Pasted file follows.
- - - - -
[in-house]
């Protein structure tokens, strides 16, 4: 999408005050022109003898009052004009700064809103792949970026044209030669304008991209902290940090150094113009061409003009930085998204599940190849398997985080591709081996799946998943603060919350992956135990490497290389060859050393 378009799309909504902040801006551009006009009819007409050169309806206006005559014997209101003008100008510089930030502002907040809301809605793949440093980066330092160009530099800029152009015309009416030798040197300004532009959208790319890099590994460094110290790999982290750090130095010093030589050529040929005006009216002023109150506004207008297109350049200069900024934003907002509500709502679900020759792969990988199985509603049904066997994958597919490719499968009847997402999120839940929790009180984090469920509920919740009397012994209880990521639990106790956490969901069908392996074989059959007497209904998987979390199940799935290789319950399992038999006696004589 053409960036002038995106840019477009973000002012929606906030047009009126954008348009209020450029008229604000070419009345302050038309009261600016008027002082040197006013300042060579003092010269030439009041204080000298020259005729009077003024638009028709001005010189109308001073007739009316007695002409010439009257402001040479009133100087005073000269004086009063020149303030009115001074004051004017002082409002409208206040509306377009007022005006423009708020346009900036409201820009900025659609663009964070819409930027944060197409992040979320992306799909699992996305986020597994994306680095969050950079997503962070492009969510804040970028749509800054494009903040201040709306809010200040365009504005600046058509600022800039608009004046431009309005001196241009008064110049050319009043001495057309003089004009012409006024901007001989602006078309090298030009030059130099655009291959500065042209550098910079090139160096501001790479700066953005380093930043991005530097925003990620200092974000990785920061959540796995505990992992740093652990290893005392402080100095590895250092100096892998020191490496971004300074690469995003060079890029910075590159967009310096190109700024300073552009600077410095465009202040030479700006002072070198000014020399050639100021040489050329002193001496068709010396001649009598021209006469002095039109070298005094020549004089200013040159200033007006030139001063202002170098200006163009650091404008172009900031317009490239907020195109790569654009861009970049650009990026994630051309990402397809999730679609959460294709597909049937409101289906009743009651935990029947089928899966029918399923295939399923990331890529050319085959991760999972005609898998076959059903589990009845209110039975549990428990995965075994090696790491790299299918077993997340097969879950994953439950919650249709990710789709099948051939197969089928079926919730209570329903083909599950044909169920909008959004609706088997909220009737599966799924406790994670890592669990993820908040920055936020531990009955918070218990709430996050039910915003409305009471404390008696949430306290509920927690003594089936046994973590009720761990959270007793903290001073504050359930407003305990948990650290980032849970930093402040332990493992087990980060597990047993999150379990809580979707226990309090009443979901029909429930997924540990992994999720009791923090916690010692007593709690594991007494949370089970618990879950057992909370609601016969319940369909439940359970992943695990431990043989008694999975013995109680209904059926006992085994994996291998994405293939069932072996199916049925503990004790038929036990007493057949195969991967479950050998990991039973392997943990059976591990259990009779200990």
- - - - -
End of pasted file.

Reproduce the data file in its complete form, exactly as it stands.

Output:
[in-house]
């Protein structure tokens, strides 16, 4: 999408005050022109003898009052004009700064809103792949970026044209030669304008991209902290940090150094113009061409003009930085998204599940190849398997985080591709081996799946998943603060919350992956135990490497290389060859050393 378009799309909504902040801006551009006009009819007409050169309806206006005559014997209101003008100008510089930030502002907040809301809605793949440093980066330092160009530099800029152009015309009416030798040197300004532009959208790319890099590994460094110290790999982290750090130095010093030589050529040929005006009216002023109150506004207008297109350049200069900024934003907002509500709502679900020759792969990988199985509603049904066997994958597919490719499968009847997402999120839940929790009180984090469920509920919740009397012994209880990521639990106790956490969901069908392996074989059959007497209904998987979390199940799935290789319950399992038999006696004589 053409960036002038995106840019477009973000002012929606906030047009009126954008348009209020450029008229604000070419009345302050038309009261600016008027002082040197006013300042060579003092010269030439009041204080000298020259005729009077003024638009028709001005010189109308001073007739009316007695002409010439009257402001040479009133100087005073000269004086009063020149303030009115001074004051004017002082409002409208206040509306377009007022005006423009708020346009900036409201820009900025659609663009964070819409930027944060197409992040979320992306799909699992996305986020597994994306680095969050950079997503962070492009969510804040970028749509800054494009903040201040709306809010200040365009504005600046058509600022800039608009004046431009309005001196241009008064110049050319009043001495057309003089004009012409006024901007001989602006078309090298030009030059130099655009291959500065042209550098910079090139160096501001790479700066953005380093930043991005530097925003990620200092974000990785920061959540796995505990992992740093652990290893005392402080100095590895250092100096892998020191490496971004300074690469995003060079890029910075590159967009310096190109700024300073552009600077410095465009202040030479700006002072070198000014020399050639100021040489050329002193001496068709010396001649009598021209006469002095039109070298005094020549004089200013040159200033007006030139001063202002170098200006163009650091404008172009900031317009490239907020195109790569654009861009970049650009990026994630051309990402397809999730679609959460294709597909049937409101289906009743009651935990029947089928899966029918399923295939399923990331890529050319085959991760999972005609898998076959059903589990009845209110039975549990428990995965075994090696790491790299299918077993997340097969879950994953439950919650249709990710789709099948051939197969089928079926919730209570329903083909599950044909169920909008959004609706088997909220009737599966799924406790994670890592669990993820908040920055936020531990009955918070218990709430996050039910915003409305009471404390008696949430306290509920927690003594089936046994973590009720761990959270007793903290001073504050359930407003305990948990650290980032849970930093402040332990493992087990980060597990047993999150379990809580979707226990309090009443979901029909429930997924540990992994999720009791923090916690010692007593709690594991007494949370089970618990879950057992909370609601016969319940369909439940359970992943695990431990043989008694999975013995109680209904059926006992085994994996291998994405293939069932072996199916049925503990004790038929036990007493057949195969991967479950050998990991039973392997943990059976591990259990009779200990």